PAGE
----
Monday, November 22, 2010

Danish MCS rant in OTT

Coming in the December 2010 issue of Our Toxic Times is a good rant about Multiple Chemical Sensitivities and how a Danish organization that was intended to research the connections between MCS and chemicals has taken a turn against there even being such a connection.

The article goes well beyond Denmark's problem. It also talks about the chemical industry's created replacement name for MCS, Idiopathic Environmental Intolerance (IEI). A name that is intended to separate the word "chemicals" from the illness, and was not and is not promoted or approved by the World Health Organization (WHO), despite some claims to the contrary.

The article is very readable and well thought out.

Friday, October 15, 2010

Surviving Chemical Sensitivity book now at N.E.E.D.S.

The book by Dr. Robert Mayer "Strategies for Surviving Chemical Sensitivity - the Basics" is now also for sale at N.E.E.D.S. as well as at

Our feedback on the book has been nearly 100% positive. the one not-so-positive comment was a little odd: "It's just basic stuff." Considering the book's title, why would you expect anything else?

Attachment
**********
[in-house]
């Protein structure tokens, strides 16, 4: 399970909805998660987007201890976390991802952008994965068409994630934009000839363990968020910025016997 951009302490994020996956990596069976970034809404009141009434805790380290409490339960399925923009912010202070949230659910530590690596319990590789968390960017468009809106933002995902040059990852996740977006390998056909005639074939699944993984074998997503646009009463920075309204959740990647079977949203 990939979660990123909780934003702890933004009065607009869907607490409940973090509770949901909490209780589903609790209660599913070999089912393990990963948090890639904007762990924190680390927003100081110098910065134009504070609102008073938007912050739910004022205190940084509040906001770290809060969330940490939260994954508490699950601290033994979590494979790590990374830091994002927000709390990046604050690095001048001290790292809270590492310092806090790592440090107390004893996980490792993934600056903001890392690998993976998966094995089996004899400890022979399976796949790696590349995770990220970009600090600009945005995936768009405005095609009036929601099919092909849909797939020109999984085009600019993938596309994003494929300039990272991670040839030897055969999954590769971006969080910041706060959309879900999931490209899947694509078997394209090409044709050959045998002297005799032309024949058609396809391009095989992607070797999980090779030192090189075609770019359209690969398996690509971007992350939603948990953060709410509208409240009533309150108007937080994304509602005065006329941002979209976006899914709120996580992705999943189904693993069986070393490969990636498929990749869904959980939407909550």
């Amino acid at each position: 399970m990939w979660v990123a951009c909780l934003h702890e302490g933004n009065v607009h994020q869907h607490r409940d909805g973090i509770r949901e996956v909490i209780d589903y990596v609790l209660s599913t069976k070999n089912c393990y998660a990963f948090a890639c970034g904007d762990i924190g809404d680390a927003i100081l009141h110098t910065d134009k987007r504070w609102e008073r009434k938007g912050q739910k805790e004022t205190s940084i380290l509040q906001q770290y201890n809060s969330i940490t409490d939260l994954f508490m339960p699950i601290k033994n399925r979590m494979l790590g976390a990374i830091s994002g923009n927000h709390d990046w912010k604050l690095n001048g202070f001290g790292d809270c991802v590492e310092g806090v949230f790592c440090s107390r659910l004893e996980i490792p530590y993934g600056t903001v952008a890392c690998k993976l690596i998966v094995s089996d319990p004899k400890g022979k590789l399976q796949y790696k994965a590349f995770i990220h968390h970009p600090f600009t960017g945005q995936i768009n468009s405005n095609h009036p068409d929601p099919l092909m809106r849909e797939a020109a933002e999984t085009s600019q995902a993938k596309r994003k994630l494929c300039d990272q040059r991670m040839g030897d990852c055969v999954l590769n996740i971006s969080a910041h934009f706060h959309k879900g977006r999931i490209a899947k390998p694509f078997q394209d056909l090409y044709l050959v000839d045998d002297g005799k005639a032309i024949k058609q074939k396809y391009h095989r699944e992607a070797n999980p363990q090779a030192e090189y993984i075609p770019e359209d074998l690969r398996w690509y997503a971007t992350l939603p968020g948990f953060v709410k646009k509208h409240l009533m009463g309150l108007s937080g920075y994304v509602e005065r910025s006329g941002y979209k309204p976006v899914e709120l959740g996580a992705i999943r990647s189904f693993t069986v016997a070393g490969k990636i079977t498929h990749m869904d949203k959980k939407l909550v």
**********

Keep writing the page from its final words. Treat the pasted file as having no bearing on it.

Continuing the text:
I'll say it again, if you or someone you know is suffering from MCS, especially someone relatively new to MCS, this book is a must.

Wednesday, October 06, 2010

A hotel suitable for MCS

Sometimes we find good news. Here is part of a message from one of our members about finding a hotel in Seattle that she could stay in:

"I thought I would pass this on. The Washington Toxics Coalition recommended the Hyatt at Olive 8 in Seattle (Tel: 206-695-1234) as a possible non-toxic hotel room. They are environmentally friendly, with sustainable designs, saving measures and healthy products. From a search of the hotel, I found that their housekeeping staff uses chemical-free cleaners. When I called, they said they use cleaners, but would be willing to make accommodations. From calling CIIN today, I got the tip to ask for this, which I greatly appreciated. They are more than willing to steam clean the room and use only chemical-free products."

No guarantees, of course, but if it works for one chemically sensitive person, the odds look good for it working for more of us. And it indicates that asking for these kinds of accommodations is getting less weird in the eyes of the "normal" public.

Saturday, August 28, 2010

Info sources

This is just a quick note about a couple good, and not very well known, web sites for information for those who are chemically injured or just chemically aware.
A great site for information on chemicals. We at Chemical Injury Information Network use it a lot.